Novartis presents first-of-its-kind histology data with iscalimab

Novartis presents first-of-its-kind histology data with iscalimab

Novartis has announced first-of-its-kind histology data with iscalimab (CFZ533), suggesting the extended survival of transplanted organs may be possible.

The early stage data suggest that with investigational compound iscalimab it may be possible to prolong the durability of transplanted kidneys as well as to potentially improve long-term outcomes for kidney transplant patients.

The data, presented at the American Transplant Congress (ATC), examine whether calcineurin-free treatment with iscalimab preserves the quality of transplanted kidney grafts.

In this analysis, iscalimab demonstrated lower chronic allograft damage index (CADI) scores compared with tacrolimus (current standard-of-care), with normal renal histology seen in three of five patients (60%) on iscalimab vs none of seven on tacrolimus.

Low CADI scores have been associated with improved long-term outcomes. The findings, although in a limited number of patients, are to be confirmed in an ongoing Phase IIb trial (Cirrus I, NCT03663335).

Iscalimab is a new, fully human, monoclonal antibody preventing cluster of differentiation 40 (CD40) pathway signaling and activation of CD40+ cell types.

The analysis presented at the ATC included patients from this study that underwent either routine biopsies or biopsies as part of a follow-up protocol. The data was reviewed and scored by a blinded pathologist using the established Banff criteria and CADI.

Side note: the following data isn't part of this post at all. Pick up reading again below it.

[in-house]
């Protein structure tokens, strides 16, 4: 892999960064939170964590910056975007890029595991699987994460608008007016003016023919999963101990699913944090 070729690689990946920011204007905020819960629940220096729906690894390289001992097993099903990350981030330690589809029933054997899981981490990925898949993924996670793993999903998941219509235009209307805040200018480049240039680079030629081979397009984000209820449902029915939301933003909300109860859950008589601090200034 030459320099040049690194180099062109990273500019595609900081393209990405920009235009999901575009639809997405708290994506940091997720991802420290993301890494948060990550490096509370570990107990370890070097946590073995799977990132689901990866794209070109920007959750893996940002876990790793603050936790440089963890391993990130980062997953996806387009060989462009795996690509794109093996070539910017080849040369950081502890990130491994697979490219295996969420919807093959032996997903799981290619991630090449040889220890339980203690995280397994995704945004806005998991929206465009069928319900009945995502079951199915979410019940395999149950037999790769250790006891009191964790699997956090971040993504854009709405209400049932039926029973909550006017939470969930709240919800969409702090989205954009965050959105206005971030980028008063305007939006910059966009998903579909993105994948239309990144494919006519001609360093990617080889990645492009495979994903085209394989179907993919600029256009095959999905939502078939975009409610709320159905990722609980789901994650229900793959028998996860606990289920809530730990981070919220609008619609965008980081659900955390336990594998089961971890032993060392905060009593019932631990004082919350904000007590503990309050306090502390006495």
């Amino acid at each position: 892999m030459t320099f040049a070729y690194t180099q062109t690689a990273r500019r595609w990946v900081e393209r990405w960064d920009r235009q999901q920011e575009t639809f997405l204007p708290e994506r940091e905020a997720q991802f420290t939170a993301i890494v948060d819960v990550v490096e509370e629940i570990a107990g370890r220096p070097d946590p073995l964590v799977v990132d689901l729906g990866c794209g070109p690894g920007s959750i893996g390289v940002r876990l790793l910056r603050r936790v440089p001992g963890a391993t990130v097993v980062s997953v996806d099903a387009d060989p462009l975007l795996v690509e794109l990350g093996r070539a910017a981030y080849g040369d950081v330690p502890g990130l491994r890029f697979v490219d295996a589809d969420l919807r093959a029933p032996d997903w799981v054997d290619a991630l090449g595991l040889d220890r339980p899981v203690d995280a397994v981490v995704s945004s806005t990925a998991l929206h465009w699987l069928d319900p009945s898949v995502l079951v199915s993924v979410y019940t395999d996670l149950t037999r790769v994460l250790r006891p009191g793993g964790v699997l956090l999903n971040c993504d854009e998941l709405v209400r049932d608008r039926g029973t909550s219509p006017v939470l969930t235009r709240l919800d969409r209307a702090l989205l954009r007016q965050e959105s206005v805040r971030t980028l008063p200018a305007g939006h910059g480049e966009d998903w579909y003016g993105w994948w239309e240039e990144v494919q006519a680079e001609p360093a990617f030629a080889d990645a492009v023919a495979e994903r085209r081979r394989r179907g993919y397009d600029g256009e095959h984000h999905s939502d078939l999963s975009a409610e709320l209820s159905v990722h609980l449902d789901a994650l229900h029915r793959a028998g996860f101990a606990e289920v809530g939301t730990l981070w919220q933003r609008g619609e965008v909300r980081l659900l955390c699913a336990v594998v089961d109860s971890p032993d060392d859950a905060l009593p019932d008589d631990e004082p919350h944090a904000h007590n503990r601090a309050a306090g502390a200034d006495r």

Less than half of donated kidneys last 10 years, so durability is a significant unmet need for patients who are living with or waiting for a transplant. More than 100,000 patients are on the US transplant waiting list with a chronic shortfall of donors.

Eric Hughes, Global Development Unit Head, Immunology, Hepatology and Dermatology, said: “Extending the life of transplanted kidneys would mean fewer patients going back on dialysis or needing a second transplant – relieving pressure on waiting lists that in the US are already three-to-five years long.

“In our journey to reimagine care for patients, I’m excited about the potential of durable transplants becoming a reality.”